What makes a good portrait? An interesting face is always a good start but there are techniques and compositional considerations that can take your portraits to the next level — the way today’s contributors have done.
1. It starts with the eyes — Kaitlin Moreno | @kaitlinjanephoto
There are a lot of great things happening in this portrait. The late-afternoon backlight creates a wonderful rim light on her hair and helps separate her from the background. The shallow depth of field, which blurs the background, does that, as well. Putting the light behind the subject also keeps the light from creating shadows on her face and is an important consideration in deciding how to position your subject. But it all starts with the eyes. If you want a great portrait, find your subject’s eyes and nail the focus on them. In this case, you can also see that Kaitlin put her subject’s eyes a third of the way down from the top, which is a compositional sweet spot.
2. Get rid of the clutter — Nana Gyesie | @nanagyesie
‘ The Marabout’ • Jan 2016 • Nima Highway, Accra • ACCRA: Urban Life Vol 1 • Marabouts are proclaimed seers who balance Islamic mysticism with local traditional practices. If you’ve seen legendary Senegalese filmmaker Ousmane Sembene’s ‘Xala’, you would have noticed that most of the important people or VVIPs as Fela would say, consulted Marabouts. This is similar to going to a fortune teller or clairvoyant and whipping out your AMEX or Visa to pay for services rendered. Perhaps an atheist has an easier time not being tied down to any belief system, no? Or the Buddhist monk who lives a life focused on meditation has it much easier, right? Or better yet the Sadhu in Varanasi who has given up on worldly pleasures has it figured out? Or finally, Neill de Grasse Tyson can explain the atomic basis for the gravity inducing mic drop? Either way- it appears most people may acknowledge a world beyond the three dimensional realm regardless of their philosophical or religious orientation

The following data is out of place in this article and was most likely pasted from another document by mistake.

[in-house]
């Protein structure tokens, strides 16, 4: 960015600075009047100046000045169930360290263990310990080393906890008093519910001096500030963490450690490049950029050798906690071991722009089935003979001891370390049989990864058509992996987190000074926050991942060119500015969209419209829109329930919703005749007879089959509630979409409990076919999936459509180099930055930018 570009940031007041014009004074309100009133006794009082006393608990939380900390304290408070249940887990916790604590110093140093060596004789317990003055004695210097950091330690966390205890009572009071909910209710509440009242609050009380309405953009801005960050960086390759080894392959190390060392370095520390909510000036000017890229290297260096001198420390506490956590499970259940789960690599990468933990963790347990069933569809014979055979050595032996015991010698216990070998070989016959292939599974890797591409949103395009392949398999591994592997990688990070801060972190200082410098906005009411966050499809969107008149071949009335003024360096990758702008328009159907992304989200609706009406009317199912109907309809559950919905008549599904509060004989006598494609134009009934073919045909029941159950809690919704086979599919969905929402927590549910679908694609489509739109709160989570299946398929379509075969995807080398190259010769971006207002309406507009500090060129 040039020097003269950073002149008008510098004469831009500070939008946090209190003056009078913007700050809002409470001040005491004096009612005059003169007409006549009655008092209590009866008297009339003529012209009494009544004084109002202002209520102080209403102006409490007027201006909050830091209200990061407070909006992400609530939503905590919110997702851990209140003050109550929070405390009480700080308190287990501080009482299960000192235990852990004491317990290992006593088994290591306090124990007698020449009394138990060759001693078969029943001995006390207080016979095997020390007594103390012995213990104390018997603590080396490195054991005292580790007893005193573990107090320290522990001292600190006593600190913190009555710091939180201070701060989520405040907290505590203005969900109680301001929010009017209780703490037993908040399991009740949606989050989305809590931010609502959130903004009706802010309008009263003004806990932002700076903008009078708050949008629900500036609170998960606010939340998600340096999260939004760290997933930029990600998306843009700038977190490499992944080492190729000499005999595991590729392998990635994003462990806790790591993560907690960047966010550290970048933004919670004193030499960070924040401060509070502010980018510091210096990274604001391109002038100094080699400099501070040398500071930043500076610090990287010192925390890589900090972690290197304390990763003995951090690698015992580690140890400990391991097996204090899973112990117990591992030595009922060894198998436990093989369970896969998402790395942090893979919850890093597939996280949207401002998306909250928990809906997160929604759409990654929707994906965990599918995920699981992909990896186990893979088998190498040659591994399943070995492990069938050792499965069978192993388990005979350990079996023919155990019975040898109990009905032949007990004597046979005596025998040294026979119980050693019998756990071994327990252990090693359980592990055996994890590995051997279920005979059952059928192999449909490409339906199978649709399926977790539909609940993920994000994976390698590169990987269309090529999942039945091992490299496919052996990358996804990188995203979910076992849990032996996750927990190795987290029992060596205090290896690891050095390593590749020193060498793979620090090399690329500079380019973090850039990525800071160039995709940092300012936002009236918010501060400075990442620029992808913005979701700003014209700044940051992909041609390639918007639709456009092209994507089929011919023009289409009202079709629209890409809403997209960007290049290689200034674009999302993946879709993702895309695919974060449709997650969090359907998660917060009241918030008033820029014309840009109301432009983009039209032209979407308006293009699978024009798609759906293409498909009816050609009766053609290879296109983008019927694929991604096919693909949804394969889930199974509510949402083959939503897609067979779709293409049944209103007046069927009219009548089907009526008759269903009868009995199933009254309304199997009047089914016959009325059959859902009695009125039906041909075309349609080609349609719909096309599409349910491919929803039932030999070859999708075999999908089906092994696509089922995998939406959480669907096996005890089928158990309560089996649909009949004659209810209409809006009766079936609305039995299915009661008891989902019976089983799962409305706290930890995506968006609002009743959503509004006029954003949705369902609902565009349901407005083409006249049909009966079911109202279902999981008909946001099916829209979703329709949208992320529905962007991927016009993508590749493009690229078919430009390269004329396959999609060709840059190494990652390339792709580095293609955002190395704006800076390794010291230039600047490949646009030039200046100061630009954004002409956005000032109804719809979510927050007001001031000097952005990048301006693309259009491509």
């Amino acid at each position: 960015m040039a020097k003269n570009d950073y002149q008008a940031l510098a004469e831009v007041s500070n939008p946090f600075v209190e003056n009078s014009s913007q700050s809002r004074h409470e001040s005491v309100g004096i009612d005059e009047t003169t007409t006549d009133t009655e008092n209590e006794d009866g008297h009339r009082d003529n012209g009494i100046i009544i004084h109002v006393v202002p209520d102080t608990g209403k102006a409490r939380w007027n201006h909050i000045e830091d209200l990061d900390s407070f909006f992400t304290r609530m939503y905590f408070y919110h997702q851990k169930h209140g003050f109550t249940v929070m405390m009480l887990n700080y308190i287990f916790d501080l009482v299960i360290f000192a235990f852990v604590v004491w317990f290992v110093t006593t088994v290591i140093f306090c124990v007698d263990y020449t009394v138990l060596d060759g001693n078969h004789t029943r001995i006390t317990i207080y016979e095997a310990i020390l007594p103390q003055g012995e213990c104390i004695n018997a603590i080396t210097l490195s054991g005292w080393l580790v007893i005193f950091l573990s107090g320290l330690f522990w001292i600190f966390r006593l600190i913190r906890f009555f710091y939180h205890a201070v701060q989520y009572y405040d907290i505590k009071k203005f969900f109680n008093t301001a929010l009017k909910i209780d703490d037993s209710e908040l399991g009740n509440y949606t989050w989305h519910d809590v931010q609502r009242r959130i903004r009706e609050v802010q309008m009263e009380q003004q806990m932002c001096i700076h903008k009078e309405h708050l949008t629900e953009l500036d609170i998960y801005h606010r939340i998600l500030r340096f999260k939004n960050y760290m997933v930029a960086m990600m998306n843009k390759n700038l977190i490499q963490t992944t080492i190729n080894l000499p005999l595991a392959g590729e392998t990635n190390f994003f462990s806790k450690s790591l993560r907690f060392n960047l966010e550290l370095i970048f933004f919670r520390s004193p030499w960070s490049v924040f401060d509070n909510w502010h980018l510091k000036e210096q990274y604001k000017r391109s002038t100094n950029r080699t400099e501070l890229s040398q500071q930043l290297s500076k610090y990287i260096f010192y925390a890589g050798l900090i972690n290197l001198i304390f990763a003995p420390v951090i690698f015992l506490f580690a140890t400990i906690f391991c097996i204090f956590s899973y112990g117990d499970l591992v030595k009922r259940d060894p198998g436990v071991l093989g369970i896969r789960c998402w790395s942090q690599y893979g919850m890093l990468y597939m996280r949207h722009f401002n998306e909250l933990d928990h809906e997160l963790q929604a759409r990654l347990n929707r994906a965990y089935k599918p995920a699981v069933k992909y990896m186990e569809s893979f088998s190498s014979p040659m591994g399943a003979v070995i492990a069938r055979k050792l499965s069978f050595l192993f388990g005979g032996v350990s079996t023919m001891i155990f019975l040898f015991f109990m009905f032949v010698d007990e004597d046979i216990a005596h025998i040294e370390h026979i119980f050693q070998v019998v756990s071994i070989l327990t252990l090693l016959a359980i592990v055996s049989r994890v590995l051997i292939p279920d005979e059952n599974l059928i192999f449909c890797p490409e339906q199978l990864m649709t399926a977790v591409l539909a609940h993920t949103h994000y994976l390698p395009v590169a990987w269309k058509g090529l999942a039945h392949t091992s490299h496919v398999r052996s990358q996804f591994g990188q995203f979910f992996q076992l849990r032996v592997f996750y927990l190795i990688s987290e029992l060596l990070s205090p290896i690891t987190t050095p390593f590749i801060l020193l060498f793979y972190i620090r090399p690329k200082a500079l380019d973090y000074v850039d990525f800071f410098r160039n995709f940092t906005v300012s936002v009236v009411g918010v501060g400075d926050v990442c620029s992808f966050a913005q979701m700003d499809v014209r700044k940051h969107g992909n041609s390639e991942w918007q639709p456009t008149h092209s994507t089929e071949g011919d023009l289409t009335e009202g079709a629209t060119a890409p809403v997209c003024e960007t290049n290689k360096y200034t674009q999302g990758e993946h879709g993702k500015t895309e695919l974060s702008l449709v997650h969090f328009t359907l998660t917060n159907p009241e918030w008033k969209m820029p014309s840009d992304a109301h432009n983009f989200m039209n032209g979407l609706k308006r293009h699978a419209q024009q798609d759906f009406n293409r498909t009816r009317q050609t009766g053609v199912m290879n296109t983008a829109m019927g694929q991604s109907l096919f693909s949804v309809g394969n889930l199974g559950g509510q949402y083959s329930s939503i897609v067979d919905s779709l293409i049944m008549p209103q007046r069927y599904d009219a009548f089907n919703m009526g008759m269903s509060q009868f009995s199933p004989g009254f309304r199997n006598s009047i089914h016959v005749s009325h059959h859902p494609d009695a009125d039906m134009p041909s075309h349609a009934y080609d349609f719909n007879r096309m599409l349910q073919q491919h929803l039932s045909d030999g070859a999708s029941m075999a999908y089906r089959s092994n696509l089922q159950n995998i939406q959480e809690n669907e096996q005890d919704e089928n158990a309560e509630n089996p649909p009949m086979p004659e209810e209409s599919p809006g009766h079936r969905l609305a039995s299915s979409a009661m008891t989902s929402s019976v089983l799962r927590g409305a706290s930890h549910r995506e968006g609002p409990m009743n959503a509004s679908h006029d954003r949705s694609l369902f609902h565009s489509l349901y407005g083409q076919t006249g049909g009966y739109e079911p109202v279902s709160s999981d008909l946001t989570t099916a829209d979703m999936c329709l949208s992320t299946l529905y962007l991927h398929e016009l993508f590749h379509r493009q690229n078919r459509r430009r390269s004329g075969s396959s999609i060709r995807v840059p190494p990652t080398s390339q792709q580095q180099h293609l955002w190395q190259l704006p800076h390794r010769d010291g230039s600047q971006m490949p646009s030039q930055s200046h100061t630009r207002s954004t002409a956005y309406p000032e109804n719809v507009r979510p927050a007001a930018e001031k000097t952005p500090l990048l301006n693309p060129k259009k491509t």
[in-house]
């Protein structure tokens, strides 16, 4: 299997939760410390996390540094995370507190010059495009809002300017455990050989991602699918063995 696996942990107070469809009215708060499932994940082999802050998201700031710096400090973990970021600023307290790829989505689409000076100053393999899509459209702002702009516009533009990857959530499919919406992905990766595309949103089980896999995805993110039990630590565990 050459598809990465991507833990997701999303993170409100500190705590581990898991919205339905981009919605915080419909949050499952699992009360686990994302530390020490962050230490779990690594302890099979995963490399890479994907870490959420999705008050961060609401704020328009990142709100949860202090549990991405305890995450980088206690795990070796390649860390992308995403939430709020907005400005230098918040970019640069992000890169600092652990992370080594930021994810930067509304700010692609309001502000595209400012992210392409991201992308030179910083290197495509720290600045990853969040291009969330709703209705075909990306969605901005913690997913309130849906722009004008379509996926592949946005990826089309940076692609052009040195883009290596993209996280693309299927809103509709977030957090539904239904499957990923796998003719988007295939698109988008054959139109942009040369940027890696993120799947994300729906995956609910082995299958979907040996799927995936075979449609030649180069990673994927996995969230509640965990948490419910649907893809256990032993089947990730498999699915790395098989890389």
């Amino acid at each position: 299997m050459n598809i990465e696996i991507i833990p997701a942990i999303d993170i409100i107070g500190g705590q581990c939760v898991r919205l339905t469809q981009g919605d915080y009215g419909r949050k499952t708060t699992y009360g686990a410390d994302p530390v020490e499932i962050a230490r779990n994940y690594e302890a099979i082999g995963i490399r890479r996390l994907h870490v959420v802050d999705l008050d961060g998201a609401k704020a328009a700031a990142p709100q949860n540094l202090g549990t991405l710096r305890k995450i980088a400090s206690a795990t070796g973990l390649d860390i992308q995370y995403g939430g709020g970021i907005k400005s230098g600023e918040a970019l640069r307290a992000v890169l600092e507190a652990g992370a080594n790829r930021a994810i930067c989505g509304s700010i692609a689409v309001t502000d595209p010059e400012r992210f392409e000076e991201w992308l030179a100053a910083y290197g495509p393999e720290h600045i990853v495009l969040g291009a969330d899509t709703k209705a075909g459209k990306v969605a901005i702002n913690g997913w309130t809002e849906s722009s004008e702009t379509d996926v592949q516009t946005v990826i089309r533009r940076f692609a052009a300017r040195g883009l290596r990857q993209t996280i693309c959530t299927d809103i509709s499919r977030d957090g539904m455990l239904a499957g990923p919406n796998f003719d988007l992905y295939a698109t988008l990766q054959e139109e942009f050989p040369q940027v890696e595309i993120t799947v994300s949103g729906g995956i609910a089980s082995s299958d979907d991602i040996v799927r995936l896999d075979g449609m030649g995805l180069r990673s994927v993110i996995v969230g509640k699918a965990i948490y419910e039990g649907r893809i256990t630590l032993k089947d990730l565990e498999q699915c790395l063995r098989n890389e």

A photo posted by Nana Gyesie (@nanagyesie) on
Having an uncluttered background is essential in most portraits because your goal is to make sure the first thing that grabs our attention is the subject. You can use a shallow depth of field to blur the background or you can make sure there are no distractions behind your subject. That’s not always easy for street portraits but in this case, Nana placed the Ghanaian mystic in front of a windshield. The bottom line is to pay attention to what is going on behind your subject. Is there someone walking into the frame? Take a second and wait until they’ve cleared the scene. And don’t hesitate to reposition your subject until you get the background right.
3. Have fun — Lukas North | @lukasanorth
Some of the best portraits are those that give us a sense of a person’s personality. Keep it light and relaxed. Executing a carefully planned concept is great but sometimes the best images come when you and your subject are being spontaneous.
4. Lead us — Carmen Sturniolo | @sturniolo
In the middle of the night w/ @flint_photo @jenburnett @justbartender @jbsankara @jennrightmeow @bokeh_dreams @mica4life | #tbt | Christmas ’15. __ #washingtondc #flintphotowalk #makemoments #visualsoflife #liveauthentic #justgoshoot #canonusa #canonrebel #exploreeverything #aov #fog #igdc #washingtondaily #lookslikefilm #dcfocused #selfie #igdcfamily #longexposure #dccitystyle #christmas #acreativedc
A photo posted by Carmen Sturniolo (@sturniolo) on
The thing to point out in this clever self-portrait is how Carmen used the leading lines to draw us into the frame. Roads and sidewalks by their very nature provide excellent leading lines. It’s also a reason why portraits in alleyways work so well.
5. Ignore (mostly) everything you just read — David Santori | @frenchieyankee
Sometimes photography is about ignoring the rules and finding your own way. The background here is distracting. The subject (another self portrait?) is not on a compositional third-line and is nearly lost at the bottom of the frame. You can’t really see his eyes. But it just all comes together and works really well. The negative space is interesting. The blue scarf stands out against the monochromatic background. And there’s a wonderful synergy between David’s gaze and whatever the round object is sticking out of the wall.